Jung-hye Shin is interested in the impact of homes and communities on the health and wellbeing of people who use them. Shin broadly interpret those experiences as an outcome of complex interactions among the physical structure, social relations, and sociocultural expectations that govern the building. Her most recent research has focused on the role of home and communities in helping older adults age in place. By listening to their lived experiences and observing to their everyday practices my hope is to create better policy discussions and design guidelines.
Kevin Ponto is Associate Professor in the Design Studies Department in the School of Human Ecology and faculty in the Virtual Environments Group (formerly the Living Environments Lab) at the University of Wisconsin, Madison. He received his BS, Computer Engineering from the University of Wisconsin–Madison, his MS from the University of California, Irvine, and his PhD from the University of California, San Diego. Kevin has a long history of multidisciplinary studies. He has exhibited artistic work while in Arts Computation Engineering program at the University of California, Irvine. He worked on projects to rediscover a lost Leonardo da Vinci painting, locate the tomb of Genghis Khan, and facilitate natural methods for the public to explore cultural heritage artifacts in the Center of Interdisciplinary Science for Art, Architecture and Archaeology at the University of California, San Diego. In his post-doctorate studies, Ponto worked on projects aimed at presenting, summarizing, and replaying virtual experiences and developed new methods for interfacing with virtual environments through the Computation and Informatics in Biology and Medicine program. His current research objectives aim to develop techniques to better the experience of virtual reality through new devices, interfaces, and techniques.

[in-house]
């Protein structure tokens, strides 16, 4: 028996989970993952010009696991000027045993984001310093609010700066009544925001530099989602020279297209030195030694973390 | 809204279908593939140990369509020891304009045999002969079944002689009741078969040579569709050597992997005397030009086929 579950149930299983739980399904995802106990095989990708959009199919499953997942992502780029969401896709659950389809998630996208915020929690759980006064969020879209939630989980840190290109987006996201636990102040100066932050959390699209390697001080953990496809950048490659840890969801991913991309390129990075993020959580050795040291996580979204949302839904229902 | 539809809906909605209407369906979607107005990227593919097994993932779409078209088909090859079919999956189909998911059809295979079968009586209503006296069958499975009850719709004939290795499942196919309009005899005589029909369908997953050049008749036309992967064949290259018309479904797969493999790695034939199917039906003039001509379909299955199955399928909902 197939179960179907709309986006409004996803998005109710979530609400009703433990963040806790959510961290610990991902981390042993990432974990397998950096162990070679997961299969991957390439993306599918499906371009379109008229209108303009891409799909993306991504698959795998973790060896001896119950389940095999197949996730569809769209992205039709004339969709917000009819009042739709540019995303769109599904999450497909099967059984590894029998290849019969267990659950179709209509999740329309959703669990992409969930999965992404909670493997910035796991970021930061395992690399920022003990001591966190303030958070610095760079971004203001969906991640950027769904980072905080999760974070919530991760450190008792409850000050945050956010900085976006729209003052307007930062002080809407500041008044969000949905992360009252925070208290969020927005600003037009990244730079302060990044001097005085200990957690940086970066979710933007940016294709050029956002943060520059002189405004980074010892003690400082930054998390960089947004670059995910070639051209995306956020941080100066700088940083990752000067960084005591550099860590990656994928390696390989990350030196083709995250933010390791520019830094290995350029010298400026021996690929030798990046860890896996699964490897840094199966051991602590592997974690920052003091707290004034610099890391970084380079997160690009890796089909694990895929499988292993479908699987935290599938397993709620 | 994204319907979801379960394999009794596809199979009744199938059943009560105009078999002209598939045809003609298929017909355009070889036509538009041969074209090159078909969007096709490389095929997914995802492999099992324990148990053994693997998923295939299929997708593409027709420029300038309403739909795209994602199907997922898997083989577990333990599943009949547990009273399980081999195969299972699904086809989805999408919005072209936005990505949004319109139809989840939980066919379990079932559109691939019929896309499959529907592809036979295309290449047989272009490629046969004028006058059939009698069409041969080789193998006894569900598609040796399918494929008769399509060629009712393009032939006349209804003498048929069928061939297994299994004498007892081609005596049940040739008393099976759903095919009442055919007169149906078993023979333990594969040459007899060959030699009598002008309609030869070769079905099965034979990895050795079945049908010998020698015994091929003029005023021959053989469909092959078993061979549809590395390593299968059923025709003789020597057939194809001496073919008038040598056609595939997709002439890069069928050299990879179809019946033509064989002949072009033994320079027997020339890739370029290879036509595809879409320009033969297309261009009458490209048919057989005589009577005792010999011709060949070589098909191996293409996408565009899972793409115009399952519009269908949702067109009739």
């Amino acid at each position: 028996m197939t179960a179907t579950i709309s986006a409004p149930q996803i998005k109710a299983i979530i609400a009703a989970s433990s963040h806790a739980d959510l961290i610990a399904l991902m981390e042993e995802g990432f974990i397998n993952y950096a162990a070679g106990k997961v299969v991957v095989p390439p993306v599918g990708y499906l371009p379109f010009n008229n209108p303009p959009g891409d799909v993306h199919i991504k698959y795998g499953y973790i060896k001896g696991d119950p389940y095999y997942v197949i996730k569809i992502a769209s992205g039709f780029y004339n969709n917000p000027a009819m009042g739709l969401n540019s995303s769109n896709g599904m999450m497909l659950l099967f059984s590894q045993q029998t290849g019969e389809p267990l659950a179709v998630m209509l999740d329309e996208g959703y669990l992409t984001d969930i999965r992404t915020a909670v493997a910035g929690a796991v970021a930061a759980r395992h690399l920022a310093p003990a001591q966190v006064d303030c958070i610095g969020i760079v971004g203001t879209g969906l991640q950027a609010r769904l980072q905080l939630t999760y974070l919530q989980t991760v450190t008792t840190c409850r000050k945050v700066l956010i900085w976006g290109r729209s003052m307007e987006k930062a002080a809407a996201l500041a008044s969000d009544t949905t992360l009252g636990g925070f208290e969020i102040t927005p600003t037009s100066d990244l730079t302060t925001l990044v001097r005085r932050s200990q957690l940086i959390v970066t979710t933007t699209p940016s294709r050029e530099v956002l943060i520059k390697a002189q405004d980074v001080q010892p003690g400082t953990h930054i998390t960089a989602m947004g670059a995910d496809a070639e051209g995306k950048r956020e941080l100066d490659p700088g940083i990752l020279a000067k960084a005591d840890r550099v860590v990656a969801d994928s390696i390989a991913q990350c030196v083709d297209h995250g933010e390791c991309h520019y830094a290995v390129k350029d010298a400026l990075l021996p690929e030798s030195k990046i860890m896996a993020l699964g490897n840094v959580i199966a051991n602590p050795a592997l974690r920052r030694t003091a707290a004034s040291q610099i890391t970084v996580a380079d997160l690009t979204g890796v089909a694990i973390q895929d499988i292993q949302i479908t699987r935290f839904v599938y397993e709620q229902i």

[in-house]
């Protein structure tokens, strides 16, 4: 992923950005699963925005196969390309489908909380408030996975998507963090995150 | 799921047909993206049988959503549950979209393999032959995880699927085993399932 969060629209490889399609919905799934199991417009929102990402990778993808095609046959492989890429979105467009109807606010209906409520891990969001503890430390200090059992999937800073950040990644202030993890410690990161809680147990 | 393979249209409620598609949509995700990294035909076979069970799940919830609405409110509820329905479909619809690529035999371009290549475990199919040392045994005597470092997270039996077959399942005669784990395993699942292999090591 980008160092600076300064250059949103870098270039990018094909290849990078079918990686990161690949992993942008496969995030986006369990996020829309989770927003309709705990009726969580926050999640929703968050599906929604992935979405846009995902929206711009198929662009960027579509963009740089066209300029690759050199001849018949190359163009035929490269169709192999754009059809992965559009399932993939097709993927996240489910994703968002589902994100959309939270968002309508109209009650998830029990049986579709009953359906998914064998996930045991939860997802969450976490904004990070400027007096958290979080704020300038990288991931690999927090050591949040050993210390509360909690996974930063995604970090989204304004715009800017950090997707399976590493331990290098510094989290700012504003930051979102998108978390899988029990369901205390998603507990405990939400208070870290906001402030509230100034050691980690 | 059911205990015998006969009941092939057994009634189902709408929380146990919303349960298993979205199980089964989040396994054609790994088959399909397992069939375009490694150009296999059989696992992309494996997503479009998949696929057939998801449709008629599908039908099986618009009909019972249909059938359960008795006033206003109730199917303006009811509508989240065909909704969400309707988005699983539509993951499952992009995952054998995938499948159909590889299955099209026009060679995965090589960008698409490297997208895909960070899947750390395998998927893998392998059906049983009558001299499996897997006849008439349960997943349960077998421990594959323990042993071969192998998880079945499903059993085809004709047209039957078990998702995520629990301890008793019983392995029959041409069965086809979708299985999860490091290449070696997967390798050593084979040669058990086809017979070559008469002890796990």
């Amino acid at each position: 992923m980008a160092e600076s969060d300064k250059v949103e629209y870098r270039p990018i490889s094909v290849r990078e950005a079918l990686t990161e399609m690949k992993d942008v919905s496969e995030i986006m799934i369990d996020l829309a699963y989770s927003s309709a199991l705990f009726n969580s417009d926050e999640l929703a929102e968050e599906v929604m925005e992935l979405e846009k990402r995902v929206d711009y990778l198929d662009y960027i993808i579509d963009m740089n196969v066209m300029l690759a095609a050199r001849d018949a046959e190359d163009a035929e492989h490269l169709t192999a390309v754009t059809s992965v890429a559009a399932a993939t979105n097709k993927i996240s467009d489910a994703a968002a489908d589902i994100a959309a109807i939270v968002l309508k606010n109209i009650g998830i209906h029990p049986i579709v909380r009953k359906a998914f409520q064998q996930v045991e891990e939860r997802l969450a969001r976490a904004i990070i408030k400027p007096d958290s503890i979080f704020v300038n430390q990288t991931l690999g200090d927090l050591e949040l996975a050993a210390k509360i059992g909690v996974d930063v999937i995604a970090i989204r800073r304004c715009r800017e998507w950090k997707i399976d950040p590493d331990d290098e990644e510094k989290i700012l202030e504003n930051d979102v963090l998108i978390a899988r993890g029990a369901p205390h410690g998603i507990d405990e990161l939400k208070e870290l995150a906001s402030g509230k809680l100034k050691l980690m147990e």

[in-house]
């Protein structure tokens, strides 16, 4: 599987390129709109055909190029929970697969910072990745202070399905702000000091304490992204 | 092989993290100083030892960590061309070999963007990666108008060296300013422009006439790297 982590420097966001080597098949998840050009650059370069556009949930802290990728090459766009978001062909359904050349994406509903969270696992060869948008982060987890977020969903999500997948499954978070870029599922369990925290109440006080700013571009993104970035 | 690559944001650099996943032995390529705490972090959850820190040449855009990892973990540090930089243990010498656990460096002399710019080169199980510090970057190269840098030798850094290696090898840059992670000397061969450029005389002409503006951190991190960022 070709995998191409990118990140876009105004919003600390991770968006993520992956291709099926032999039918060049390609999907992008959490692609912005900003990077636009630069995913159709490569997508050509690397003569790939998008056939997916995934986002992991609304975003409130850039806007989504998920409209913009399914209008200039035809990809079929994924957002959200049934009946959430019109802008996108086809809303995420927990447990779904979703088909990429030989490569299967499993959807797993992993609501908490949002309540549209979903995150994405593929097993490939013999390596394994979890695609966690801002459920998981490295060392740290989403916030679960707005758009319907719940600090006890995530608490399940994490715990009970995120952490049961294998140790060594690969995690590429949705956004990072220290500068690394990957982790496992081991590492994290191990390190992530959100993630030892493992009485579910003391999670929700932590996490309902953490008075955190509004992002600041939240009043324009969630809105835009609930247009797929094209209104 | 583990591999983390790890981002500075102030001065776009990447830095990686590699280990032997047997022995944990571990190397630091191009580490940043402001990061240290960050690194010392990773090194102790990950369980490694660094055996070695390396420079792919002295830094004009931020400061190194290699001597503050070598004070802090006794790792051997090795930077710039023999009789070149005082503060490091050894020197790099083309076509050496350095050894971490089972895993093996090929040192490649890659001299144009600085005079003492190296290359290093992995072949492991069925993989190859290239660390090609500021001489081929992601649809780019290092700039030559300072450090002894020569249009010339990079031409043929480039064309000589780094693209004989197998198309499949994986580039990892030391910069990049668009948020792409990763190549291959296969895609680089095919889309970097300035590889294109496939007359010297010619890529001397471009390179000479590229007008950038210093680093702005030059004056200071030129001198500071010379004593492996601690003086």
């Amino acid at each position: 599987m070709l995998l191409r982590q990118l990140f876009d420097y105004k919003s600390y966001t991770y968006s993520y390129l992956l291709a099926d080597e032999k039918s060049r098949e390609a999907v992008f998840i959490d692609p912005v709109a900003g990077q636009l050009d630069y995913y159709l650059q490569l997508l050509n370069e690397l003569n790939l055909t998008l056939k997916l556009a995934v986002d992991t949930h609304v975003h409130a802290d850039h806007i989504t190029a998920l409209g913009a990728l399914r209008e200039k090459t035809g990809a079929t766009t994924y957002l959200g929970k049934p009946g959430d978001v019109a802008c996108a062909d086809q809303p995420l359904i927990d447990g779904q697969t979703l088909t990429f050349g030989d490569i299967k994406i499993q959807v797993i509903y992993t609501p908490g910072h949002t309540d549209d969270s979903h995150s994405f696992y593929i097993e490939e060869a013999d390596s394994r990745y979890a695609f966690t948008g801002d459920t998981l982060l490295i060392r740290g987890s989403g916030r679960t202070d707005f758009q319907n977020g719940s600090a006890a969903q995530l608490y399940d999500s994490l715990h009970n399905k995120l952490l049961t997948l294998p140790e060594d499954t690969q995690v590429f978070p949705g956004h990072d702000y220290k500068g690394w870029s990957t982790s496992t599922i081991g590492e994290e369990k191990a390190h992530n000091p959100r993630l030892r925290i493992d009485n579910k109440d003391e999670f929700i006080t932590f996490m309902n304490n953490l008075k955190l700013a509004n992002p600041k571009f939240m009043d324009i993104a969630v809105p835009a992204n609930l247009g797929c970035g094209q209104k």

Youhung Her-Xiong is a PhD candidate at the School of Social Work. Her research and teaching interests surround culturally sensitive healthcare and end-of-life care; aging and gender related topics; community related program interventions and education; and organizational cultural sensitivity. Her dissertation is a qualitative research study that focuses on exploring Hmong elders’ care preferences during the dying process under the mentorship of Dr. Tracy Schroepfer. Youhung graduated with her BSW from UW-Eau Claire and her MSW from UW-Madison. She has experience as a medical social worker, teaching assistant, and project assistant. She also served as a Hmong cultural consultant, student research grant peer reviewer, and a member on several boards. Youhung believes in the connection between direct practice, teaching, and research. Her direct practice experience and interactions with the community serve as important foundations for her current and future research and teaching philosophies.
Ross Tredinnick (pronounced: Tre-din-nick) is a fourth generation Madison native and a sixth generation Wisconsinite. Prior to working at WID, Ross worked in the video game development industry for six years as a technology programmer. In his spare time, Tredinnick enjoys camping, cooking, gardening, running, playing slow pitch softball, and following Wisconsin collegiate and professional sports teams. Ross enjoys spending time with his wife Allison and son Weston.